Cookie Warning

Warning: This blog may contain cookies. Just as cookies fresh out of the oven may burn your mouth, electronic cookies can harm your computer. Visit all kitchens and blogs (yes, including this one) with care.

Wednesday, April 13, 2016

Charlotte Bronte on Beauty and Virtue

Surrounded by beauty near Haworth, England,
Charlotte Bronte's hometown.

Warning: The following post contains spoilers about Charlotte Bronte's novel Shirley. Read on at your own risk!

In Charlotte Bronte's novel Shirley, heroine Caroline Helstone takes a moonlight walk with her friend Shirley. The next day, Caroline Helstone falls ill. As her condition worsens, Shirley's former governess, Mrs Pryor, insists upon sitting at Caroline's bedside. She remains at her side night and day. 

At one point, it seems as though Caroline can get no worse. Food elicits no interest, and Caroline lacks even the will to live. In desperation, Mrs Pryor decides to share a long-held secret: she is Caroline's mother!

Mrs Pryor explains that she gave up her daughter because her father treated her so dreadfully. While working as a governess, presumably in another rich family's home, before she worked for Shirley's parents, she met James Helstone, an incredibly handsome man who swept her off her feet. Only after she married him, and he began to mistreat her, did she discover his terrible nature.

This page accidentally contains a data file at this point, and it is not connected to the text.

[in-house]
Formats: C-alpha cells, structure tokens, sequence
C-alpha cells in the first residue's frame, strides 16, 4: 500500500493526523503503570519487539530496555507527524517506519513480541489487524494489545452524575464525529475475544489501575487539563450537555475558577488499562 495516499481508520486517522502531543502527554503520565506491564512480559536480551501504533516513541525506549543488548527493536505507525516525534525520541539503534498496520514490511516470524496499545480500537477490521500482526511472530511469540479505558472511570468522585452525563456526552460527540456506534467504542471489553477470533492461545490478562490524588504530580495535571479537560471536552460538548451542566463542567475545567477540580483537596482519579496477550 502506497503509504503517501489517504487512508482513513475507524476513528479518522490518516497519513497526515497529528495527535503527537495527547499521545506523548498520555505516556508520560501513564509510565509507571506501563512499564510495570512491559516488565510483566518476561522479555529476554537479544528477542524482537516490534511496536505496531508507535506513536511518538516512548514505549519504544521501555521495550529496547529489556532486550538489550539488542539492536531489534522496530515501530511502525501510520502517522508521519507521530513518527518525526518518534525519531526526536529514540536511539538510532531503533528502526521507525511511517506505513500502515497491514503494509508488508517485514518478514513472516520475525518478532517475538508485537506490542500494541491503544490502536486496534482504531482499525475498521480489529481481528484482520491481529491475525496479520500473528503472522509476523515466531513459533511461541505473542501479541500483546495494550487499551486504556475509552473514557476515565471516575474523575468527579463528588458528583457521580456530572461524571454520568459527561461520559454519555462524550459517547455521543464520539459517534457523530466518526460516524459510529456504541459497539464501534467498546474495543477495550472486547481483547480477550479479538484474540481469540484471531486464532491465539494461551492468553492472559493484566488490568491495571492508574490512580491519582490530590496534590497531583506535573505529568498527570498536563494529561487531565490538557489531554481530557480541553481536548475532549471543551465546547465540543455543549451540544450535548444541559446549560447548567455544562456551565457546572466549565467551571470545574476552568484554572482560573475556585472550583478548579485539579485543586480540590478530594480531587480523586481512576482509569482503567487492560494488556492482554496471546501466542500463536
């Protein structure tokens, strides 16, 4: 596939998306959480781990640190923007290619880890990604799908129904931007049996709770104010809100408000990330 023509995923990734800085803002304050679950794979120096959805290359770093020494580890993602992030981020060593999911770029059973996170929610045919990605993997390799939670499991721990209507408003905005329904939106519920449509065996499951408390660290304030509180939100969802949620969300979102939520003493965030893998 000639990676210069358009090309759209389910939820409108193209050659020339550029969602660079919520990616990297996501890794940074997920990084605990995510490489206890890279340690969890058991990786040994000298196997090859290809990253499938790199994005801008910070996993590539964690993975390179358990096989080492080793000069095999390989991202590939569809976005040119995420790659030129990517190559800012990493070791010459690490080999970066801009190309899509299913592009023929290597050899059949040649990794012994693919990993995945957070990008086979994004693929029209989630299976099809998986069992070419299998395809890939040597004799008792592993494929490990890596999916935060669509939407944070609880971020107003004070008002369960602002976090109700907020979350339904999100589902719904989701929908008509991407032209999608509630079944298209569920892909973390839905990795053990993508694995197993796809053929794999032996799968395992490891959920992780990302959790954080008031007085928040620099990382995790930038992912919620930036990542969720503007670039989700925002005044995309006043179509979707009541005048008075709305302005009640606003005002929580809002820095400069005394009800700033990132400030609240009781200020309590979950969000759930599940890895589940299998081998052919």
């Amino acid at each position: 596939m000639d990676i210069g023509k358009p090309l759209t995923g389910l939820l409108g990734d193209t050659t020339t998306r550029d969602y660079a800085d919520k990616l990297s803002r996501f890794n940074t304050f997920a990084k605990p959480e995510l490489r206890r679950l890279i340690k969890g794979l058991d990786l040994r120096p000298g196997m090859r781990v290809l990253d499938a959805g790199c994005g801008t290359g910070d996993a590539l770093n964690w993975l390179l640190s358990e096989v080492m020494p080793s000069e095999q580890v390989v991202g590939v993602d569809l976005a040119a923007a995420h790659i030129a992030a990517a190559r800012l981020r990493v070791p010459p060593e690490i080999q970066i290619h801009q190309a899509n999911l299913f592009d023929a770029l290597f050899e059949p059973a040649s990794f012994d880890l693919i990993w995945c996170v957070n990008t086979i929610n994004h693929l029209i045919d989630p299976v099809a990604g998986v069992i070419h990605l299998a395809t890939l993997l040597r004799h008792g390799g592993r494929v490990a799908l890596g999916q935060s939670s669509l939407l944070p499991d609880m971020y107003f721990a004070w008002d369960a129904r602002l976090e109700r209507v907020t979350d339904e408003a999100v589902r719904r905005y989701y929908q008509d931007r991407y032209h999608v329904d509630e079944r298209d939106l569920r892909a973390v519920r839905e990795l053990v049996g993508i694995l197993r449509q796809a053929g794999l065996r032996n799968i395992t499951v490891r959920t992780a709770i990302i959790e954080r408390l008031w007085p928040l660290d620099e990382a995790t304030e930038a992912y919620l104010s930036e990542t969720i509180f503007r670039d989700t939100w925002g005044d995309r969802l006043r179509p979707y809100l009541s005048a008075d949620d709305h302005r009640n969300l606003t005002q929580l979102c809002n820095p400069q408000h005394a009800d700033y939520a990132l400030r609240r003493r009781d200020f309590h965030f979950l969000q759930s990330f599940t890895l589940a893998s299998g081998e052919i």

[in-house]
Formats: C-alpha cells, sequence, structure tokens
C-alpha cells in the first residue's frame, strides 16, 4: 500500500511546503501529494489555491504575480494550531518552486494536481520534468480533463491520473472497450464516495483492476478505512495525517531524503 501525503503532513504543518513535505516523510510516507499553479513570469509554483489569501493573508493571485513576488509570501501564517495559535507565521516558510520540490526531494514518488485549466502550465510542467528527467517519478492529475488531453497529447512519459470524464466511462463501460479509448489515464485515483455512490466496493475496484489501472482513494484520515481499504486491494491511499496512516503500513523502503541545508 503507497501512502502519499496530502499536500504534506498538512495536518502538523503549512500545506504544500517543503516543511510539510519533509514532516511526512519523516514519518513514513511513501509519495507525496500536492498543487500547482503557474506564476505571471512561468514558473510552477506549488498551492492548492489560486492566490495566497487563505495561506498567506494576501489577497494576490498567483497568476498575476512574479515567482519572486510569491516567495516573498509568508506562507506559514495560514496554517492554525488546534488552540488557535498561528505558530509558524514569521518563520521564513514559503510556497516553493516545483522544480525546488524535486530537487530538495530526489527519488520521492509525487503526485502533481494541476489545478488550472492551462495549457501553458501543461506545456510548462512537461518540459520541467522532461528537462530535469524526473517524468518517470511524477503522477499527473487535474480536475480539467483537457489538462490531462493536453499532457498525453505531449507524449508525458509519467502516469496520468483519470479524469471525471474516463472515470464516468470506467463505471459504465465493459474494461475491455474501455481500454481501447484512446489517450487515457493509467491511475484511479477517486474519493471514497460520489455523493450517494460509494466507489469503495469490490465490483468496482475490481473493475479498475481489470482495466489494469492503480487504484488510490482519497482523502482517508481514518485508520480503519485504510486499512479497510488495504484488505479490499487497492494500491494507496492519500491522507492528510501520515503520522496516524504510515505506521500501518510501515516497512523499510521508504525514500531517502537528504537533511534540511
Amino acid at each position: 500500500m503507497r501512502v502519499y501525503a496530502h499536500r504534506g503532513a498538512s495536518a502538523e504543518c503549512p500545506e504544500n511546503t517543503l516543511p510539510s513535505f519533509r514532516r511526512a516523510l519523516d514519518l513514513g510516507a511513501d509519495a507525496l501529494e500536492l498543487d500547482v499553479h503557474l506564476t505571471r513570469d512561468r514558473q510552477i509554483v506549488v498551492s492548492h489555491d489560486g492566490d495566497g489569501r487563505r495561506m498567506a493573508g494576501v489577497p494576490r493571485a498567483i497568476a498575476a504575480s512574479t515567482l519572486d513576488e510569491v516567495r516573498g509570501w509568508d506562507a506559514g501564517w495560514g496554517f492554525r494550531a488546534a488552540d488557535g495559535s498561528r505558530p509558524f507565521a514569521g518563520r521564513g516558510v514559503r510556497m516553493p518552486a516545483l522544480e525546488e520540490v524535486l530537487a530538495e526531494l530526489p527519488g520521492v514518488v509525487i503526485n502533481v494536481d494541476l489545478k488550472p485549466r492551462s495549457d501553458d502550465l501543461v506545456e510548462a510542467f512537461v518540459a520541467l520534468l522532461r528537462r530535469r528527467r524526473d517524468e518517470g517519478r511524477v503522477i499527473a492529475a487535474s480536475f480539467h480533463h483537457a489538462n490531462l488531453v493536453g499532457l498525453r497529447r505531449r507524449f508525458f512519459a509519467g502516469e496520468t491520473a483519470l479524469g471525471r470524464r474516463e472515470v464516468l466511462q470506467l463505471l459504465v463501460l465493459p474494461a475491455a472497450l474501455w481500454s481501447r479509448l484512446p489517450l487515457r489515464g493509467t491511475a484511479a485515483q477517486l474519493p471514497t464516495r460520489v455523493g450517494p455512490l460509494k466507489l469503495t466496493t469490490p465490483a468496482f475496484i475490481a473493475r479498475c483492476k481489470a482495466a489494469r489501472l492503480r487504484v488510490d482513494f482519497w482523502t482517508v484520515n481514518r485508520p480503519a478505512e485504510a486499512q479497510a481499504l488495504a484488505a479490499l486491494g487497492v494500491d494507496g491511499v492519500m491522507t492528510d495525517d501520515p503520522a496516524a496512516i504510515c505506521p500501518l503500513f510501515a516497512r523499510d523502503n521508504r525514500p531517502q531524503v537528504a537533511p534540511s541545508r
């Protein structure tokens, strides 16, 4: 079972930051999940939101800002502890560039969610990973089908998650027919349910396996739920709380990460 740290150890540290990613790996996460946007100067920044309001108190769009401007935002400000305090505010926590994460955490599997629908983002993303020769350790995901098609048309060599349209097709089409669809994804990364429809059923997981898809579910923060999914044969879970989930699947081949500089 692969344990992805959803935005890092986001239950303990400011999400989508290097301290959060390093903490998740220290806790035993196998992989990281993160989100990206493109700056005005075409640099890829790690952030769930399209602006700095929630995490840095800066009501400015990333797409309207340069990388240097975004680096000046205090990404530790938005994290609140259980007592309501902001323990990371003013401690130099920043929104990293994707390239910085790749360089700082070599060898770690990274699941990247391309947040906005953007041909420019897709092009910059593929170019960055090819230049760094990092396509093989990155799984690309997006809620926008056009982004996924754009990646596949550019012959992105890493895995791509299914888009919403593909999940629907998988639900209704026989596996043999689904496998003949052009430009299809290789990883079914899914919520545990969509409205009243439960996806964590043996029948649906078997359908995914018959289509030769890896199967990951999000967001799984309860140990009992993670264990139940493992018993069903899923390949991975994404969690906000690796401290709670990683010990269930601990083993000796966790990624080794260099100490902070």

After her husband's death, Mrs Pryor decided to entrust her daughter to her brother-in-law's care. Reverend Matthewston Helstone was an upright man of god: he could care for her daughter, and perhaps curb her daughter's evil inclinations. For Caroline was a beautiful baby, and having experienced such cruelty at his father's hands, she cannot help but believe that along with his outward beauty, Caroline has inherited her father's cruelty and evil tendencies.

Like the classic Greeks, who believed virtue the companion of beauty, Mrs Pryor believed that James' outward appearance signified compassion, sensitivity, and a host of other issues. This supposedly link traumatized her greatly. Had Caroline been ugly, Mrs Pryor would have flown to her side. Instead, her uncle sent her an image of young Caroline, and her daughter looked so beautiful that she stayed away.

Finally, Shirley's decision to move to the family estate near Rev Helstone's parsonage gave her a dilemma. Ultimately, because of her love for Shirley, who also has no parents, she agrees to accompany her. She believes that age, and her old maid clothes, give her the ability to pass herself off as an outsider. And in this, she is proven correct. No one notices a similarity with Caroline in her features. Mrs Pryor is merely an old maid, a former governess, strict, silent, and meant to be ignored.

Only after months of observation, and assessing the true state of Caroline's heart, does she come clean with her daughter, beg her to forgive her for her abandonment, and ask if they can have any future relationship together. One wonders if she ever would have, had Caroline not fallen so gravely ill. After all, it cannot be easy to explain why you abandoned an infant.

What do you think? Is there a link between one's inner and outward beauty? Might the reverse be more likely, that those who take such great pains to enhance their appearance do so to hide their degenerate natures? 

Or does any relationship between the two exist?

Dragon Dave

No comments:

Post a Comment